But, the main attraction of the Polo Beats is its 300W audio system. Yep, as the name suggests, the Polo Beats is a ‘collaboration’ between Volkswagen and Beats Electronics of California.

Volkswagen states that a lower-spec Polo Match comes with an 80-watt sound system as standard, but along with the upgraded output, the Polo Beats also features a digital sound processor, an eight-channel amplifier, seven ‘high-end’ speakers, and unique ‘Beats’-trimmed seats with quilted silver-grey centre sections and alcantara side bolsters. 

There are also red-edged seatbelts, red-edged carpet mats, LED footwell lighting and ‘Isaac Silver’ dashboard trim. A range of four engines power the Polo Beats, with prices starting at £14,355 ‘on the road’ for the 59bhp 1.0-litre three-door. A tempting proposition, does the sound-focused Polo offer much more for its near-£1,000 premium, or is it more a case of the extra kit distorting the appeal?

The current Polo is now eight years old, so how does it drive?
Despite its age, the fifth-generation Polo is still a decent drive. Our test car was fitted with the 1.2-litre turbocharged four-cylinder engine developing 89bhp, and although it’s been around a while, it’s still a powertrain highlight of the soon-to-be-discontinued Polo range.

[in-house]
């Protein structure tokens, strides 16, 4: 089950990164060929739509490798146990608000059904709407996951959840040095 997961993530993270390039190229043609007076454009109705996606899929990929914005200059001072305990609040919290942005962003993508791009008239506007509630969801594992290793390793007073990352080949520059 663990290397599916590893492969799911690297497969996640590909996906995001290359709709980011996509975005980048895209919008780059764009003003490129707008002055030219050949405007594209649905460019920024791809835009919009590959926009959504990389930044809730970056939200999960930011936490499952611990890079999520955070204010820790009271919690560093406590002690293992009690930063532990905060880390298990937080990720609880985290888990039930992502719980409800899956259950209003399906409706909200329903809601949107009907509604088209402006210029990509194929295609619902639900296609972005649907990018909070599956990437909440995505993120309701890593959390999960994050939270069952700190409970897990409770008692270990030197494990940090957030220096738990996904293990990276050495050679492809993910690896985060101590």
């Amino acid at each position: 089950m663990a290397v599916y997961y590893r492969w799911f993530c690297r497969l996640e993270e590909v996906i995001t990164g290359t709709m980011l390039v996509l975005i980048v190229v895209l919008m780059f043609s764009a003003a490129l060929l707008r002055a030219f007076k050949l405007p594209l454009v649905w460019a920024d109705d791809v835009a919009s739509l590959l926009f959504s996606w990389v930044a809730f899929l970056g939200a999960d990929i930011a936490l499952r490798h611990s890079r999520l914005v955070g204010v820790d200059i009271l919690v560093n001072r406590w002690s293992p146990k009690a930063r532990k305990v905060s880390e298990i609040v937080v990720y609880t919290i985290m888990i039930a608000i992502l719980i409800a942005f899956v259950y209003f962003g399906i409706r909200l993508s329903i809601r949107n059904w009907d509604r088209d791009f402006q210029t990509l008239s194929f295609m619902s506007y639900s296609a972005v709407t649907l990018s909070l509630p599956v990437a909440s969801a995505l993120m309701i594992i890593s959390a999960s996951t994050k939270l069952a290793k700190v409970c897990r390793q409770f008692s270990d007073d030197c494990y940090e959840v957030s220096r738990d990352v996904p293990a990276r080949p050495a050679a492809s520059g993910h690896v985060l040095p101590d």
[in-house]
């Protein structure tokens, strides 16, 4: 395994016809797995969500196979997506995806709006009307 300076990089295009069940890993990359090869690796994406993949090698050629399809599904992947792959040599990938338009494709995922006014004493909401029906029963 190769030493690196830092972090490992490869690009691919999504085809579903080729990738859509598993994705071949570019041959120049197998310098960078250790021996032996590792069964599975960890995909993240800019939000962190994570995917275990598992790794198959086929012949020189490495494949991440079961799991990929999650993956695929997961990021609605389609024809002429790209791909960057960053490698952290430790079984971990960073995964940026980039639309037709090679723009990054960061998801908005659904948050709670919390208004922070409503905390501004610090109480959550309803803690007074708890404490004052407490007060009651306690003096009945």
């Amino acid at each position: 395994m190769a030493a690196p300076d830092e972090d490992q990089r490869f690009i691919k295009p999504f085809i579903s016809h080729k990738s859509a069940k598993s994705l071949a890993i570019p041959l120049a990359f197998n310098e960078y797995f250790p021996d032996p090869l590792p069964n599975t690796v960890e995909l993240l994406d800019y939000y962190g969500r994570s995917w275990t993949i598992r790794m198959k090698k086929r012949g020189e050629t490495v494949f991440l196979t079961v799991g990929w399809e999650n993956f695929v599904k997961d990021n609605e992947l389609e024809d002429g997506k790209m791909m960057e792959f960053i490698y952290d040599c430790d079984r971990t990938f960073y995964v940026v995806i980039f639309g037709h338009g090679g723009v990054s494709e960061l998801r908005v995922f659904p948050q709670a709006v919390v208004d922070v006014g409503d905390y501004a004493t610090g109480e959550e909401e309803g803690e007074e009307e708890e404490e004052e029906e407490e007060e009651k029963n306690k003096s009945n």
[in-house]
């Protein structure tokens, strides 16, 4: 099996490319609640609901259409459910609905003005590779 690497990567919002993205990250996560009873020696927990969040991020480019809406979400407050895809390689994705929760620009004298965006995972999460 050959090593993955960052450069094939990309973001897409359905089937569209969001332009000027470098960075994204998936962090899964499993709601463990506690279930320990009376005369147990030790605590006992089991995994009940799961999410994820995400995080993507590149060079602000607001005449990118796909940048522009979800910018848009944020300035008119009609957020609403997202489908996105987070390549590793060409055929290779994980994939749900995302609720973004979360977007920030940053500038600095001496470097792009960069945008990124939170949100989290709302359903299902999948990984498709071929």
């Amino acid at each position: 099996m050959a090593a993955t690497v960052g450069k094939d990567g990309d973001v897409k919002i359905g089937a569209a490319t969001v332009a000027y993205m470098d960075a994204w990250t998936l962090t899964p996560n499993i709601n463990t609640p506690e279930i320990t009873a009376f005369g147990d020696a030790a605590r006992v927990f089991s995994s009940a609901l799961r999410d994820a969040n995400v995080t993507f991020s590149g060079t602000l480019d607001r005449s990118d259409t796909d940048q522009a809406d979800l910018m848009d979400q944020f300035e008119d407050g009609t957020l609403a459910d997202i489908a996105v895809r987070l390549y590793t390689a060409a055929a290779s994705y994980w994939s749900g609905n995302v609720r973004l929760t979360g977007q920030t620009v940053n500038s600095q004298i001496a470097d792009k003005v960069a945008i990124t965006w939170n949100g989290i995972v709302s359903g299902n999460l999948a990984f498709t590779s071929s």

Nippy and very tractable with 118lb ft of torque coming in from 1,400-4,000rpm, it scoots the 1,107kg small VW along at a decent lick, and only loses some performance towards the top of its rev range. It sounds nice, too, slightly reminiscent of the thrum belonging to lesser Polos’ turbocharged 1.0-litre three-cylinder unit. If we’re talking figures, Volkswagen quotes a 0-62mph time of 10.8 seconds, and a top speed of 114mph.

As has been the way with Polos since the introduction of the third-generation model of 1994, the latest version has a very grown-up feel, with sure-footed and safe handling. The Polo Beats can be cornered with moderate verve, and while we won’t pretend it’s the ultimate in small car fun, it offers a good compromise of mildly involving handling with good grip, a largely comfortable ride, and refined road manners.